Reuters | Nov 04, 2019 06:30
By Andrew Galbraith
SHANGHAI (Reuters) - Asian shares surged on Monday, with a broad regional gauge hitting more than 14-week highs, as growing optimism over U.S.-China trade talks and upbeat U.S. job data boosted global investors' appetite for riskier assets.
MSCI's broadest index of Asia-Pacific shares outside Japan (MIAPJ0000PUS) jumped 1.08%, touching its highest level since July 24, and on track for its biggest one-day gain since Oct. 11.
Equity markets in Europe were set to follow Asia higher, with pan-region Euro Stoxx 50 futures (STXEc1) up 0.53%, German DAX futures (FDXc1) 0.49% higher and FTSE futures (FFIc1) rising 0.41% in early trading.
Markets in Japan were closed for a holiday.
The United States and China both said on Friday that they had made progress in talks aimed at defusing their protracted trade war, and U.S. officials said a deal could be signed this month.
But in a note to clients, analysts at National Australia Bank sounded a note of caution.
"As much as the U.S.-China trade updates continue to point to a Phase 1 deal looking like a certainty, the contentious issues on whether the U.S. will cancel the planned December tariffs and remove some of the current tariffs in line with China's demands remains an unknown and if the issue is not resolved then a deal could easily collapse," they said.
In comments on Friday, White House economic adviser Larry Kudlow said tariffs set to kick in on Dec. 15, which would cover Chinese imports such as laptops, toys and electronics, would remain on the table, and the decision whether to cancel them would be made by U.S. President Donald Trump.
Any lingering uncertainty over the outlook for trade talks was not enough to keep the S&P 500 (SPX) from gaining 0.97% and the Nasdaq rising 1.13% to fresh record closing highs on Friday.
The Dow Jones Industrial Average (DJI) rose 1.11%.
On Monday, U.S. S&P 500 e-mini stock futures (ESc1) were up 0.2% at 3,067.8.
U.S. job growth slowed less than expected in October and hiring in the prior two months was stronger than previously estimated, data from the Labor Department showed on Friday.
Those numbers followed a private survey of manufacturers in China that showed better-than-expected factory activity in October.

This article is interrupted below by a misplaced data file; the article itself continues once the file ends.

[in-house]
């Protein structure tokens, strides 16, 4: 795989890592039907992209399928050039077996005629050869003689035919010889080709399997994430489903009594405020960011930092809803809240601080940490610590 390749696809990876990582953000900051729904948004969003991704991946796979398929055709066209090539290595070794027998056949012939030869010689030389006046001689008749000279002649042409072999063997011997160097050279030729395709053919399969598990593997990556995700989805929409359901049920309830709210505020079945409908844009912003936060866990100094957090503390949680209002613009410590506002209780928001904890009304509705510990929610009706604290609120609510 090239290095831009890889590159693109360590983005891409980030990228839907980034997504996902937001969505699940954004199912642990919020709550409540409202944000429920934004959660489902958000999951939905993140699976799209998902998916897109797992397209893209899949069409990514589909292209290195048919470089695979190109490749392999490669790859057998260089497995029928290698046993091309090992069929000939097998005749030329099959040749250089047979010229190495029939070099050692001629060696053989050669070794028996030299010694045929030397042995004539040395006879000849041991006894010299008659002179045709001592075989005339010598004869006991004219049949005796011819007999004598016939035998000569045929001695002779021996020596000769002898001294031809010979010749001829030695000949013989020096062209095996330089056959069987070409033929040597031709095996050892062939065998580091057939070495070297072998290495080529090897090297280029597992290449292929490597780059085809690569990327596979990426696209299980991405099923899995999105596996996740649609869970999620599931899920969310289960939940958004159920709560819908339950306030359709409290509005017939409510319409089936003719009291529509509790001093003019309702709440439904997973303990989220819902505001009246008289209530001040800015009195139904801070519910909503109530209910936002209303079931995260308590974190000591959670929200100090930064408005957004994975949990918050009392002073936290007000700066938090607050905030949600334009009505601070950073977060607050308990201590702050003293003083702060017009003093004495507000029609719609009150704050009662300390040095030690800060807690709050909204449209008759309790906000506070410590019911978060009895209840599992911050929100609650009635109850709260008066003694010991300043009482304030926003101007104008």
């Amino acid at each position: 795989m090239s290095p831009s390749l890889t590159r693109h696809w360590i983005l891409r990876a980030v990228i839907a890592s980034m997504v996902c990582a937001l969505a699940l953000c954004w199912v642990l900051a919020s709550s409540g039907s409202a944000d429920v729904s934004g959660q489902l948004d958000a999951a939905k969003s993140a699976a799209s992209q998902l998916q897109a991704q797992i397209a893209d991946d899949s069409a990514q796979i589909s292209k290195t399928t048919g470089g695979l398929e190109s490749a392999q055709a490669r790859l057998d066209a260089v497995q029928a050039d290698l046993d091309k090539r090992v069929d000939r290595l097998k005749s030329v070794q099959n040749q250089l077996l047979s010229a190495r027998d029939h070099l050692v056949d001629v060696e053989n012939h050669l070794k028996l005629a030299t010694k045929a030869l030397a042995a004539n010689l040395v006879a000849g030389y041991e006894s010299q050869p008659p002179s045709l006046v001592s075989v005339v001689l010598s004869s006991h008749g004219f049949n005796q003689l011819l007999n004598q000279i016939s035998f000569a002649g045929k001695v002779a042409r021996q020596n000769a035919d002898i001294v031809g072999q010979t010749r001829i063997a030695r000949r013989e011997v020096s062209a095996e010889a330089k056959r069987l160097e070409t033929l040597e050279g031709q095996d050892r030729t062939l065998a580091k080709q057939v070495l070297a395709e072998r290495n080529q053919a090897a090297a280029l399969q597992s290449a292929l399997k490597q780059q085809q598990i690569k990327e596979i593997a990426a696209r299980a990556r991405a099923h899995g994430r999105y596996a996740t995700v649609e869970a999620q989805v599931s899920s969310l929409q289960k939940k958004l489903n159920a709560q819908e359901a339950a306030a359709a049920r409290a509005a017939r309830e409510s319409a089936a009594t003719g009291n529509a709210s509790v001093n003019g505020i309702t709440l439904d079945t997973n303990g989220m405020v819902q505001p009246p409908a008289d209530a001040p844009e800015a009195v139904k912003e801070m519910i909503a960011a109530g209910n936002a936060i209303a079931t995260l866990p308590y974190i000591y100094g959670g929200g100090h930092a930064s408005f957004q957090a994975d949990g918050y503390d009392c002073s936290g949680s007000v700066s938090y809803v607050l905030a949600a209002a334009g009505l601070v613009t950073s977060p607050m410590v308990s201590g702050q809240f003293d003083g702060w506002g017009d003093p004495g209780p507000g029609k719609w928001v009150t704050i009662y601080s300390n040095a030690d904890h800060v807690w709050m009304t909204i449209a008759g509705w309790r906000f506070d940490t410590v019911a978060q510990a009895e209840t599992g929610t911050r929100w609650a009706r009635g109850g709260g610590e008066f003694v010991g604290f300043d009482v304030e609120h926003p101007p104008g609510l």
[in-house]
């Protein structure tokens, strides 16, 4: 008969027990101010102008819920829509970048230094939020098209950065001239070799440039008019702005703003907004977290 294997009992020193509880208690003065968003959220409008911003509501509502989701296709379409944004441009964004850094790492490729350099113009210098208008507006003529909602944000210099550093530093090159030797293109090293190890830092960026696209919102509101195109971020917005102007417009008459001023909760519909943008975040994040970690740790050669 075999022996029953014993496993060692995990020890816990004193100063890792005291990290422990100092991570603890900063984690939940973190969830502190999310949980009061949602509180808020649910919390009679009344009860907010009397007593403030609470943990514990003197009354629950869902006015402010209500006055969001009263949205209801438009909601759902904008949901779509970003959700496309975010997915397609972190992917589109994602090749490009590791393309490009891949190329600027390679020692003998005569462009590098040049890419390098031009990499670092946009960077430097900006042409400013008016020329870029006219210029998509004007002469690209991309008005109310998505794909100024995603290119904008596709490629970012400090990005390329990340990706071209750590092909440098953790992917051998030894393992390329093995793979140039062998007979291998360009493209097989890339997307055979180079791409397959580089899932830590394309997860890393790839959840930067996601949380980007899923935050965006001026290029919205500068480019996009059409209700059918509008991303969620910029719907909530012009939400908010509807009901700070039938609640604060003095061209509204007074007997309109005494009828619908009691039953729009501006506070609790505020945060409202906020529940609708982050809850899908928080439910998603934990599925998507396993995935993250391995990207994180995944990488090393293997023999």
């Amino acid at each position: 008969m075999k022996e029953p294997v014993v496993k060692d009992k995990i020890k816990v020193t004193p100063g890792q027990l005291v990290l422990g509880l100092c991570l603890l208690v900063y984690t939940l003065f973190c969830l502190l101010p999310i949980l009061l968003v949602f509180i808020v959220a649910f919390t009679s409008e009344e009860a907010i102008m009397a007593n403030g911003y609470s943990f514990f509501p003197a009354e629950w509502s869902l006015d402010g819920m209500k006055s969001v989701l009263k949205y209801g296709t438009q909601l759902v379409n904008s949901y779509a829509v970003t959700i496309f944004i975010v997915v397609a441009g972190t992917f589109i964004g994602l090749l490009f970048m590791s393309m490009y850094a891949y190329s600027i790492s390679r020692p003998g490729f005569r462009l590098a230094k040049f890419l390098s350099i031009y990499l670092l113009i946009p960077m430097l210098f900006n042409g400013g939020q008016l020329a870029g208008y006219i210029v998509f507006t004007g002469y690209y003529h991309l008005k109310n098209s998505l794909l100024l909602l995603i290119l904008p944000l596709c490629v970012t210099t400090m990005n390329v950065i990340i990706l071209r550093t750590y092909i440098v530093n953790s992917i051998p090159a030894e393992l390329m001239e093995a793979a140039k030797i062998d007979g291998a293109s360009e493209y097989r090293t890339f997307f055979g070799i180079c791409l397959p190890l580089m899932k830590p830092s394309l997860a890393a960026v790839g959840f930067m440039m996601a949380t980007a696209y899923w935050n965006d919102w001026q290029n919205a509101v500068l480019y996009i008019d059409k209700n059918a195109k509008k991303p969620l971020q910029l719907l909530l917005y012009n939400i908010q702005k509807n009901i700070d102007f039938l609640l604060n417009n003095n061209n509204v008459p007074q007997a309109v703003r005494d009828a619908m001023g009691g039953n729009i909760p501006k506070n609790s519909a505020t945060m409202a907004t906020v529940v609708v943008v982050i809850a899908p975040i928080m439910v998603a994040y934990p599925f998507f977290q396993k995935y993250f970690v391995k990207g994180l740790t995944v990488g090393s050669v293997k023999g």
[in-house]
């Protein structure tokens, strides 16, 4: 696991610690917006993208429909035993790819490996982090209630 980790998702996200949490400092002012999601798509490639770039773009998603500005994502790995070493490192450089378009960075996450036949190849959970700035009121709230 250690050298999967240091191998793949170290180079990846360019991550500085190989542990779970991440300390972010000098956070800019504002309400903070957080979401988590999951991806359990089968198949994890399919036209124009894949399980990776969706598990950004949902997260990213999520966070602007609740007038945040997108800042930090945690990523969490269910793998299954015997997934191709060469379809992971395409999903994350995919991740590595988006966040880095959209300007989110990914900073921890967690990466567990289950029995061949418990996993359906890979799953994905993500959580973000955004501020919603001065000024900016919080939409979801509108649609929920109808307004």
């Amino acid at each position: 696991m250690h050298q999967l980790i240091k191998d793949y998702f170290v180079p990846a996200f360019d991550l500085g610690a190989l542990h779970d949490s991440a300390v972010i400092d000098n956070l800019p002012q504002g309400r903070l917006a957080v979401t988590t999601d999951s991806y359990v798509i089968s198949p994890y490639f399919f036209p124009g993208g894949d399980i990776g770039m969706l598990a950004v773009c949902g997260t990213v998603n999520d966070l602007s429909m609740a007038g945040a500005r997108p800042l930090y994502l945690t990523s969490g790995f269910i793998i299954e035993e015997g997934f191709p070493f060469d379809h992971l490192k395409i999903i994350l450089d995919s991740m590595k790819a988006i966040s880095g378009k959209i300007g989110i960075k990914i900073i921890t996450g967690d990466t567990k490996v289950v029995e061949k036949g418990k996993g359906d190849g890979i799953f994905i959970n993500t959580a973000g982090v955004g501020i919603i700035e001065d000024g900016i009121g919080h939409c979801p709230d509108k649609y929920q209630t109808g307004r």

Rob Carnell, Asia-Pacific chief economist at ING in Singapore, said some market optimism was "probably justified" in the wake of the positive data.
"Everybody had been looking for a much worse number and it didn't materialise, so some bounce from that was entirely plausible and reasonable."
But he added that continued uncertainty over trade talks and less room for monetary easing by global central banks made for a murky outlook.
"It's difficult to see why you wouldn't be at least thinking, there is a 'good profit-taking opportunity right now' and positioning for a slightly worse outcome," he said.
While cash treasuries were not trading due to the Japanese market holiday, U.S. 10-year Treasury futures (TYc1) were down 0.11% amid the broadly bullish market mood.
The implied yield on the 10-year Treasury futures contract expiring in December was 1.65%.
Oil prices, which had surged on hopes for a U.S.-China trade deal, pulled back on Monday. Global benchmark Brent crude (LCOc1) was off 0.57% at $61.34 per barrel and U.S. West Texas Intermediate crude (CLc1) was 0.55% lower at $55.89.
In the currency market, the dollar was up 0.06% against the yen at 108.23 , and the euro was up 0.02% to buy $1.1167.
Those small moves contrasted with a 1.42% jump in the South African rand against the dollar. The currency rallied on relief that Moody's maintained South Africa's investment-grade rating on Friday, though the agency cut its outlook on the rating to "negative".
China's yuan also strengthened, with the positive market tone around trade talks helping it to rise to a 2-1/2 month high against the dollar. It was last up 0.15% at 7.0267 per dollar.
Gold was slightly lower as investors moved into riskier assets. Spot gold was trading at $1,511.52 per ounce, down 0.13%.
Written By: Reuters
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